Wednesday, August 11, 2010

What to do when your kids don't want the business

Viable options are available when you know what to look for

TORONTO, August 11, 2010 /Canada NewsWire/ - A common assumption among family business owners is that one day they will retire and their children will take over the company. Who better to understand the pride, commitment, challenges and needs than those who have lived through its development and growth? But what happens when the children are not interested in working in the business?

"Looking outside the family for an exit strategy may not be something many business owners have seriously considered." said Peter Weinstein, a chartered business valuator and partner at Stern Cohen Valuations Inc. "Once the emotion is taken out of the discussion, business owners realize there are a lot of options available to them."

Stern Cohen Valuations suggest the following advice for owner-managed businesses that need to look outside the family to plan their succession:

Step 1: Take a critical look at your business. Identify if there are any issues to address well in advance of a sale. Key areas to examine are:

The mix of employees to determine how reliant the business is on you and whether there is enough of an institutional knowledge-base;

The diversification of key customers or suppliers, or the establishment of long-term agreements to mitigate this risk;

Which non-operational assets, such as real estate or marketable securities, can be transferred out of the company in the most tax efficient means possible;

Whether discretionary-related party transactions, such as management compensation or real estate leases, have been clearly documented; and

The potential value of the business, assessed in a realistic manner.

Step 2: Identify potential purchasers. If family members do not want to acquire the business, there are two categories of potential purchasers, employees and third parties not involved in the business.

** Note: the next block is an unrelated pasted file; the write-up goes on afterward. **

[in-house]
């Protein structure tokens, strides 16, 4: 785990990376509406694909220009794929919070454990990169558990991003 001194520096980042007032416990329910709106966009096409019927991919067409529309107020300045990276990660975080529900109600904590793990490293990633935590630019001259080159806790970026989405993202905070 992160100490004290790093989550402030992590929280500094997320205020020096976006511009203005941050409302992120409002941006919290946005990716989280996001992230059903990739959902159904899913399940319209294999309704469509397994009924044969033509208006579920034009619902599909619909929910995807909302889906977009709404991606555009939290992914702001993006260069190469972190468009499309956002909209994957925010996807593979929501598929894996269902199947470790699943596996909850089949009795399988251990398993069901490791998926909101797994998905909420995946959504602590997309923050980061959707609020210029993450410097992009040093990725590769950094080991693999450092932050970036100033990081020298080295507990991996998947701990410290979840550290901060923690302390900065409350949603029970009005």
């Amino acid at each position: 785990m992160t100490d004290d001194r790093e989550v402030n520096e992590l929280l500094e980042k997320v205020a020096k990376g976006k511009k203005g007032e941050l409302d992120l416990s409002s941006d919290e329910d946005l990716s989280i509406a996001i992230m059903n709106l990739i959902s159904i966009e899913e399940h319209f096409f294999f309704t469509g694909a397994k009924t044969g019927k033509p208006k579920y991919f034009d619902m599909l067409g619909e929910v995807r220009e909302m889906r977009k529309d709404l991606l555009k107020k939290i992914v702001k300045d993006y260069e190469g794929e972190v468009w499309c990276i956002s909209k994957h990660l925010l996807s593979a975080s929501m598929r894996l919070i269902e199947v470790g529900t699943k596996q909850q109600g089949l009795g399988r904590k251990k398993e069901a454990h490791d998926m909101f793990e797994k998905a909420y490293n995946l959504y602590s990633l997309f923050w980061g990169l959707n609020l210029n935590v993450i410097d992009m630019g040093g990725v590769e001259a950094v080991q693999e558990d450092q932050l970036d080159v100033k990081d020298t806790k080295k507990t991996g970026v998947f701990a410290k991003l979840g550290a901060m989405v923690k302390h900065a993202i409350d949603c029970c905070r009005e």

The case for looking at employees: You know them. They have knowledge of the business and experience in its operations. There is the possibility for you, the seller, to stay on in some capacity and it is often easier to arrange an orderly transition over several years.

The case for looking at a third party: Someone outside the business will likely pay more and have greater financing resources. This also allows the seller to walk away from the business more quickly. There is often less emotion as this is mostly a business transaction.

"It is worthwhile to consider both options initially but to decide which option is best early on," said Weinstein. "It is important to plan ahead as each option can take a long time."

Step 3: Once potential purchasers have been identified, look carefully at the deal. This can be done by asking the right questions:

Is the price being discussed reasonable? Analyze the terms of the transaction, on your own or with a valuation expert, to make sure it is acceptable taking into account the risks and opportunities of the business.

Will this be a share or asset sale? Have opportunities for tax planning been considered including the opportunity for the $750,000 capital gains exemption on a share sale?

Will payments be made immediately or over time, and will there be an earn out?
Will you be required to remain at the company for a certain period of time and how will you be compensated?

If your children do not want to work in the business, there are still viable options that may prove to be equally rewarding.

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